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Pöstényi, A. (1982). The Myth of the Omnipotent Servant. Scand. Psychoanal. Rev., 5(2):165-181.

(1982). Scandinavian Psychoanalytic Review, 5(2):165-181

The Myth of the Omnipotent Servant

András Pöstényi, M.D.

Basic Characteristics

I have chosen to give the name “omnipotent servant” to a mythical figure that is very common. It is based on the notion of an all-powerful object, standing entirely at a person's disposal. The unlimited power of the figure, and the absolute control of it by the subject (the person in question) are its two defining characteristics.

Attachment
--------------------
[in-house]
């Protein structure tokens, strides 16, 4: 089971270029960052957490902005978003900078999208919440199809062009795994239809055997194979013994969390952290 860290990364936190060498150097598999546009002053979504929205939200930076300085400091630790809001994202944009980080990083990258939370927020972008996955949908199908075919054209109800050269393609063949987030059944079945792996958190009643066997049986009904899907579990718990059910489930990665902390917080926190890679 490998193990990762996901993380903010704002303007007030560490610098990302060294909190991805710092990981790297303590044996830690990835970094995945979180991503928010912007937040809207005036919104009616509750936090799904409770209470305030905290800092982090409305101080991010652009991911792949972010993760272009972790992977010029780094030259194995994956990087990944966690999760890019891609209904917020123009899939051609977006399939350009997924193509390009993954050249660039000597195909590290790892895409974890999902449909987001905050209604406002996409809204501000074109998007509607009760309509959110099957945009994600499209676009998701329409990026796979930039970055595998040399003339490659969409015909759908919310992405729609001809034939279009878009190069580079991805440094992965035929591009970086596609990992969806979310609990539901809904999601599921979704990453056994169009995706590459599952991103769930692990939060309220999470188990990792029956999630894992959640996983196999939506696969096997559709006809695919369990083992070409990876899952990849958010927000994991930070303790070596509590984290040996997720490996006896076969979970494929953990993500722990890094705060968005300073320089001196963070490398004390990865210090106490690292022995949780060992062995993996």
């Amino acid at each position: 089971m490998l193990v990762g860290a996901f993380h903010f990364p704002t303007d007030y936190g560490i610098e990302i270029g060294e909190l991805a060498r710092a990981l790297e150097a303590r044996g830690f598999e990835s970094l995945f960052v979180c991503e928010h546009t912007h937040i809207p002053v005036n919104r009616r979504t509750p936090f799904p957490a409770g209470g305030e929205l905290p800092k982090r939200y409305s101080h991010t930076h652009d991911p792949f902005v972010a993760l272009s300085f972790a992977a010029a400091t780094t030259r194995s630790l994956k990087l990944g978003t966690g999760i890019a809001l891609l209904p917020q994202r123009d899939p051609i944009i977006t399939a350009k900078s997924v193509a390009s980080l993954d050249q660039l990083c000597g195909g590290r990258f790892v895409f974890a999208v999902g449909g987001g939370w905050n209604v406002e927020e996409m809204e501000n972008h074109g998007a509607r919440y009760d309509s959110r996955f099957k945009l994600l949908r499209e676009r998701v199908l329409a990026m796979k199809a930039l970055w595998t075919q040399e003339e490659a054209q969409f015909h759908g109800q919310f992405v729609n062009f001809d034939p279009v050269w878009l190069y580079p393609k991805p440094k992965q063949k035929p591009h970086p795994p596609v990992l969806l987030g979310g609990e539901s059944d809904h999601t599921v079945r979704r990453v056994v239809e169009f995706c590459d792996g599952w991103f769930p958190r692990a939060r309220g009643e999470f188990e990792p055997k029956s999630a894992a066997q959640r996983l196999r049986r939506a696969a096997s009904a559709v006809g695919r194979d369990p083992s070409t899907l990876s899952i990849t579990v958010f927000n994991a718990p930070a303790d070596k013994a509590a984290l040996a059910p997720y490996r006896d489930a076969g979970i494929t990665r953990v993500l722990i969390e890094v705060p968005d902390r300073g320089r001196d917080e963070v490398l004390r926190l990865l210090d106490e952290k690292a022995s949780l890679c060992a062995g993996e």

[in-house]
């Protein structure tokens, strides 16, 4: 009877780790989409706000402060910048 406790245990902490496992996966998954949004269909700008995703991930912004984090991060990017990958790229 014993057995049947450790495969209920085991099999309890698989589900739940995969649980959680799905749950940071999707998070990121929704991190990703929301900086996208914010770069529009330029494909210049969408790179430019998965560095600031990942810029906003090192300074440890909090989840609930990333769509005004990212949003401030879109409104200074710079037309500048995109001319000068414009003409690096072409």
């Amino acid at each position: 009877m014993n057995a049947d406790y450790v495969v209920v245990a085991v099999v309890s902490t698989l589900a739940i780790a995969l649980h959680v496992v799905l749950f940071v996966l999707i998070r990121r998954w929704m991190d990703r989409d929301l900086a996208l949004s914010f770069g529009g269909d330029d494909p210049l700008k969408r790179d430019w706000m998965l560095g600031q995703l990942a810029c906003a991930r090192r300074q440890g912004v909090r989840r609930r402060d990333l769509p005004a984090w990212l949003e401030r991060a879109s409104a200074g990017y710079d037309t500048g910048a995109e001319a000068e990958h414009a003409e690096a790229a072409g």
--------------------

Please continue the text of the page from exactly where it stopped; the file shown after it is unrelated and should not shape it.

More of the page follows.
In the terminology proposed by Kohut (1966, 1971) the figure represents an idealized self-object, with the important rider, however, that the object is idealized only insofar as he/she is a perfect instrument or vehicle for the subject's own grandiosity, in fantasy or reality. Conversely, as will be especially clear when the phenomenon appears in the transference, the subject will measure his own grandiosity entirely in terms of the magnificence of the object that serves him. To feel grandiose or, for that matter, to ward off panic or dejectedness, is dependent on the subject wielding absolute power over some all-powerful being. This self-contradictory requirement soon clashes with the emerging reality principle and secondary process thinking and becomes a seemingly insoluble dilemma. While the omnipotence of the object appears to the subject to fulfill a vital need, at the same time it poses a formidable danger: a danger of abandonment by the object or of its rebellion. The subject doubts either the power of the object, or his hold on it, and he is in both cases threatened by narcissistic disaster. It is therefore no coincidence that the motif of magical control of the object by the subject has to be fancifully elaborated in those day-dreams or stories in which the omnipotent servant appears. The Arabian tale of Aladdin's lamp is paradigmatic in this respect. Two of my patients have spontaneously referred to it when trying to illustrate the type of “interpersonal” relationship they regarded as ideal: “You rub the lamp and the genie appears, fulfills your wish and then disappears again.”

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